This is a difficult question to answer. I guess, the real answer is genetics. There are many different species of lady bugs (about 5000 in fact) and so it is likely that if you see one lady bug with spots and one without, they are two different species of lady bugs. The purpose of the spots seems to be to warn predators they taste bad, and if the predator decides to take a bite, they will often go after a portion of their back rather than their head.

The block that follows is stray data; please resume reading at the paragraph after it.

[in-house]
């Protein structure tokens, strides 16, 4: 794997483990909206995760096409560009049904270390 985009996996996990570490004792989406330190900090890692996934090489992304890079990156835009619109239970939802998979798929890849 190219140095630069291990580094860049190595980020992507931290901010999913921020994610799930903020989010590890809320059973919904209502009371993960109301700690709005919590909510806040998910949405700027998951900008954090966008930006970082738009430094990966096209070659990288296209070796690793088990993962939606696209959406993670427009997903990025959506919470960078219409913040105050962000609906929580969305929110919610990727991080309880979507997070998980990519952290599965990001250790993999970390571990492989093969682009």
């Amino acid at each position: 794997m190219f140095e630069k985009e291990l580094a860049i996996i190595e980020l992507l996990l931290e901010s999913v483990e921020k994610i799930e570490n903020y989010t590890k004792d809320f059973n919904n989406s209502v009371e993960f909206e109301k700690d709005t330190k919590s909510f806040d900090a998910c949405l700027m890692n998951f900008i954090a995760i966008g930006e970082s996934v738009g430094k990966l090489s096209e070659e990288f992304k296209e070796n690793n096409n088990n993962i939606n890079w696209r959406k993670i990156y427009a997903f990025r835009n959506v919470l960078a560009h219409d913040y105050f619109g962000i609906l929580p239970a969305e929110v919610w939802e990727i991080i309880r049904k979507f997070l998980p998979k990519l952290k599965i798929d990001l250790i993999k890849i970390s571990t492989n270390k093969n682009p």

Ladybugs, or ladybird beetles as they are called, are comprised of many different species. Some species have four spots, some many spots, and some have no spots at all. Often spots on an animal help to break up its body shape so a predator does not identify it as potential prey. The ladybird beetle without spots may live in a place where predators are limited or perhaps it has a toxin that prevents it from being eaten.
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